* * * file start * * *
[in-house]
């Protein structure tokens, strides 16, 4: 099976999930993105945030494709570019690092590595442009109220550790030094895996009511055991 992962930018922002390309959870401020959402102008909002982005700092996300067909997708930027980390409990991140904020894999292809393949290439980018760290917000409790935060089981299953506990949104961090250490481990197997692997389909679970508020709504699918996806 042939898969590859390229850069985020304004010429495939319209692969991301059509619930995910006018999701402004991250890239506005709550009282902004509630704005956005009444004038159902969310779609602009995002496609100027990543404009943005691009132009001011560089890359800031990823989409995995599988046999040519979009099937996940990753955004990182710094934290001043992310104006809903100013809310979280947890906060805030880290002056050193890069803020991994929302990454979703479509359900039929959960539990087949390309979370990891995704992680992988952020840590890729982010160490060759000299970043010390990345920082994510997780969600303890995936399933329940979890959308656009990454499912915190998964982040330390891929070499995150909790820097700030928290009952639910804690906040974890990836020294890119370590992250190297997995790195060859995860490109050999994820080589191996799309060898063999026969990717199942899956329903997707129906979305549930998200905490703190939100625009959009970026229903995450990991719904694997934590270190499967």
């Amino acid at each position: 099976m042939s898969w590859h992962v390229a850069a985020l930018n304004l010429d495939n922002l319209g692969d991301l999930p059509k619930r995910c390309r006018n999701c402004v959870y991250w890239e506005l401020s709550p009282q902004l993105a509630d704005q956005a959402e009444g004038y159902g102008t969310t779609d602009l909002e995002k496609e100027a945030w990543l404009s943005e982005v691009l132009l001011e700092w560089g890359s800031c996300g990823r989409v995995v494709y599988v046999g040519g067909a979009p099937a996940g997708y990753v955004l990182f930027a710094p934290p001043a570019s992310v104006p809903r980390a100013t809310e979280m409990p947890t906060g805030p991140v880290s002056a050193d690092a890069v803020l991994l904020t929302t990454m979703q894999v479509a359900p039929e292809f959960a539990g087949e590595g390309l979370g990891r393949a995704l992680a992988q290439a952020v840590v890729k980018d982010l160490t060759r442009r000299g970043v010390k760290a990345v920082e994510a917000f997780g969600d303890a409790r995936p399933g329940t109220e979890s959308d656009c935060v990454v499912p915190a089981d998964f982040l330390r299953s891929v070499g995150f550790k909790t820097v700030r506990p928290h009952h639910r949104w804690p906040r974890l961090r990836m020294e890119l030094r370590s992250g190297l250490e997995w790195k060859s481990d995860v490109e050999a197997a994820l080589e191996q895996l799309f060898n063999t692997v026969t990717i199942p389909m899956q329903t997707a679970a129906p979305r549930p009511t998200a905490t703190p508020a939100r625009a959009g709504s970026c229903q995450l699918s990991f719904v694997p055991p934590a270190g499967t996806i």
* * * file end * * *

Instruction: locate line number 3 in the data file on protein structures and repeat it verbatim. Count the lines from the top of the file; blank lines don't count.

């Amino acid at each position: 099976m042939s898969w590859h992962v390229a850069a985020l930018n304004l010429d495939n922002l319209g692969d991301l999930p059509k619930r995910c390309r006018n999701c402004v959870y991250w890239e506005l401020s709550p009282q902004l993105a509630d704005q956005a959402e009444g004038y159902g102008t969310t779609d602009l909002e995002k496609e100027a945030w990543l404009s943005e982005v691009l132009l001011e700092w560089g890359s800031c996300g990823r989409v995995v494709y599988v046999g040519g067909a979009p099937a996940g997708y990753v955004l990182f930027a710094p934290p001043a570019s992310v104006p809903r980390a100013t809310e979280m409990p947890t906060g805030p991140v880290s002056a050193d690092a890069v803020l991994l904020t929302t990454m979703q894999v479509a359900p039929e292809f959960a539990g087949e590595g390309l979370g990891r393949a995704l992680a992988q290439a952020v840590v890729k980018d982010l160490t060759r442009r000299g970043v010390k760290a990345v920082e994510a917000f997780g969600d303890a409790r995936p399933g329940t109220e979890s959308d656009c935060v990454v499912p915190a089981d998964f982040l330390r299953s891929v070499g995150f550790k909790t820097v700030r506990p928290h009952h639910r949104w804690p906040r974890l961090r990836m020294e890119l030094r370590s992250g190297l250490e997995w790195k060859s481990d995860v490109e050999a197997a994820l080589e191996q895996l799309f060898n063999t692997v026969t990717i199942p389909m899956q329903t997707a679970a129906p979305r549930p009511t998200a905490t703190p508020a939100r625009a959009g709504s970026c229903q995450l699918s990991f719904v694997p055991p934590a270190g499967t996806i």